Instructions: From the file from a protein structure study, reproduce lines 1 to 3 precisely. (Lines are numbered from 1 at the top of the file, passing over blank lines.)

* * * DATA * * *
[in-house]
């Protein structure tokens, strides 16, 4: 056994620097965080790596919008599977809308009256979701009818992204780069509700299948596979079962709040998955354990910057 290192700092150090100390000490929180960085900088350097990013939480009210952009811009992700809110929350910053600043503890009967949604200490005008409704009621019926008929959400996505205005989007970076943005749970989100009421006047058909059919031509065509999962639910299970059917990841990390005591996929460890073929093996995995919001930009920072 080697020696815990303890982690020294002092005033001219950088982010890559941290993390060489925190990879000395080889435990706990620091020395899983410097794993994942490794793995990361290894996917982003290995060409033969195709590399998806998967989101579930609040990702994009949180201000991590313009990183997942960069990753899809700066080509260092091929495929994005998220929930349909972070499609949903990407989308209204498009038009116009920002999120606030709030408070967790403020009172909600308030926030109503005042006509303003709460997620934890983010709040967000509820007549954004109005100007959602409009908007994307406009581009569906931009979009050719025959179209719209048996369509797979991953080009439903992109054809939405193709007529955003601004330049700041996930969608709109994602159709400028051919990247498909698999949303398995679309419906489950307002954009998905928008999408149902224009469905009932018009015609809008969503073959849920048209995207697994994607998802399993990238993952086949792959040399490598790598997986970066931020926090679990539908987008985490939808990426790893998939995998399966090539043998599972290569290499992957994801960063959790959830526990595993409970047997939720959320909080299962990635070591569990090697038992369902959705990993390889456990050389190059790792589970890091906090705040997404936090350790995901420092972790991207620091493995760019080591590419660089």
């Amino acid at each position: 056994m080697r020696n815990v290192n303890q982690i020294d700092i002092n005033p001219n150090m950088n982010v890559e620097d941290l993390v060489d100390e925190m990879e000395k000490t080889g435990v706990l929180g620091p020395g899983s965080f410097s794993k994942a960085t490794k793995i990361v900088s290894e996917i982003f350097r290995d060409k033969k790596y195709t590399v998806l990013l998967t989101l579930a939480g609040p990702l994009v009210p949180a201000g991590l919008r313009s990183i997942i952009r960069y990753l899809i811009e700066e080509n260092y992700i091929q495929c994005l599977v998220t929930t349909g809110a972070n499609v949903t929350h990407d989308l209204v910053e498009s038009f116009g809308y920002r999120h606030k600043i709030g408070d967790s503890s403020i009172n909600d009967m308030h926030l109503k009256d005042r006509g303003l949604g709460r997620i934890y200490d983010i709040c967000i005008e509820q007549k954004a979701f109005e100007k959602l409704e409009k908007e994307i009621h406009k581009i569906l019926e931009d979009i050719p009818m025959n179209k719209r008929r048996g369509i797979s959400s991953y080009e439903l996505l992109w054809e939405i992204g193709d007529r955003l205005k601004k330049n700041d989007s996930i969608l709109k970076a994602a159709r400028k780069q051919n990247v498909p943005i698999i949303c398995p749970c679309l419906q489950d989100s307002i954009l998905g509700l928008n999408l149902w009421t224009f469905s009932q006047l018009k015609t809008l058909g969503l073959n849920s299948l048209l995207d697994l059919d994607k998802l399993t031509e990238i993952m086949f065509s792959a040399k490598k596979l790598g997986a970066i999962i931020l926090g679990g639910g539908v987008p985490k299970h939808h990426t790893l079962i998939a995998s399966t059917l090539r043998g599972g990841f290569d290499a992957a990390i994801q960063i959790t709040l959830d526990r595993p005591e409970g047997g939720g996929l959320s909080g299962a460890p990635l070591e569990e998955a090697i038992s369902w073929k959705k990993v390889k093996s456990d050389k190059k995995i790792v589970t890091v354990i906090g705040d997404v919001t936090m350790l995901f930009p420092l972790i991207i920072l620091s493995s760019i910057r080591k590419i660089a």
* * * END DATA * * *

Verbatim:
[in-house]
């Protein structure tokens, strides 16, 4: 056994620097965080790596919008599977809308009256979701009818992204780069509700299948596979079962709040998955354990910057 290192700092150090100390000490929180960085900088350097990013939480009210952009811009992700809110929350910053600043503890009967949604200490005008409704009621019926008929959400996505205005989007970076943005749970989100009421006047058909059919031509065509999962639910299970059917990841990390005591996929460890073929093996995995919001930009920072 080697020696815990303890982690020294002092005033001219950088982010890559941290993390060489925190990879000395080889435990706990620091020395899983410097794993994942490794793995990361290894996917982003290995060409033969195709590399998806998967989101579930609040990702994009949180201000991590313009990183997942960069990753899809700066080509260092091929495929994005998220929930349909972070499609949903990407989308209204498009038009116009920002999120606030709030408070967790403020009172909600308030926030109503005042006509303003709460997620934890983010709040967000509820007549954004109005100007959602409009908007994307406009581009569906931009979009050719025959179209719209048996369509797979991953080009439903992109054809939405193709007529955003601004330049700041996930969608709109994602159709400028051919990247498909698999949303398995679309419906489950307002954009998905928008999408149902224009469905009932018009015609809008969503073959849920048209995207697994994607998802399993990238993952086949792959040399490598790598997986970066931020926090679990539908987008985490939808990426790893998939995998399966090539043998599972290569290499992957994801960063959790959830526990595993409970047997939720959320909080299962990635070591569990090697038992369902959705990993390889456990050389190059790792589970890091906090705040997404936090350790995901420092972790991207620091493995760019080591590419660089």
């Amino acid at each position: 056994m080697r020696n815990v290192n303890q982690i020294d700092i002092n005033p001219n150090m950088n982010v890559e620097d941290l993390v060489d100390e925190m990879e000395k000490t080889g435990v706990l929180g620091p020395g899983s965080f410097s794993k994942a960085t490794k793995i990361v900088s290894e996917i982003f350097r290995d060409k033969k790596y195709t590399v998806l990013l998967t989101l579930a939480g609040p990702l994009v009210p949180a201000g991590l919008r313009s990183i997942i952009r960069y990753l899809i811009e700066e080509n260092y992700i091929q495929c994005l599977v998220t929930t349909g809110a972070n499609v949903t929350h990407d989308l209204v910053e498009s038009f116009g809308y920002r999120h606030k600043i709030g408070d967790s503890s403020i009172n909600d009967m308030h926030l109503k009256d005042r006509g303003l949604g709460r997620i934890y200490d983010i709040c967000i005008e509820q007549k954004a979701f109005e100007k959602l409704e409009k908007e994307i009621h406009k581009i569906l019926e931009d979009i050719p009818m025959n179209k719209r008929r048996g369509i797979s959400s991953y080009e439903l996505l992109w054809e939405i992204g193709d007529r955003l205005k601004k330049n700041d989007s996930i969608l709109k970076a994602a159709r400028k780069q051919n990247v498909p943005i698999i949303c398995p749970c679309l419906q489950d989100s307002i954009l998905g509700l928008n999408l149902w009421t224009f469905s009932q006047l018009k015609t809008l058909g969503l073959n849920s299948l048209l995207d697994l059919d994607k998802l399993t031509e990238i993952m086949f065509s792959a040399k490598k596979l790598g997986a970066i999962i931020l926090g679990g639910g539908v987008p985490k299970h939808h990426t790893l079962i998939a995998s399966t059917l090539r043998g599972g990841f290569d290499a992957a990390i994801q960063i959790t709040l959830d526990r595993p005591e409970g047997g939720g996929l959320s909080g299962a460890p990635l070591e569990e998955a090697i038992s369902w073929k959705k990993v390889k093996s456990d050389k190059k995995i790792v589970t890091v354990i906090g705040d997404v919001t936090m350790l995901f930009p420092l972790i991207i920072l620091s493995s760019i910057r080591k590419i660089a």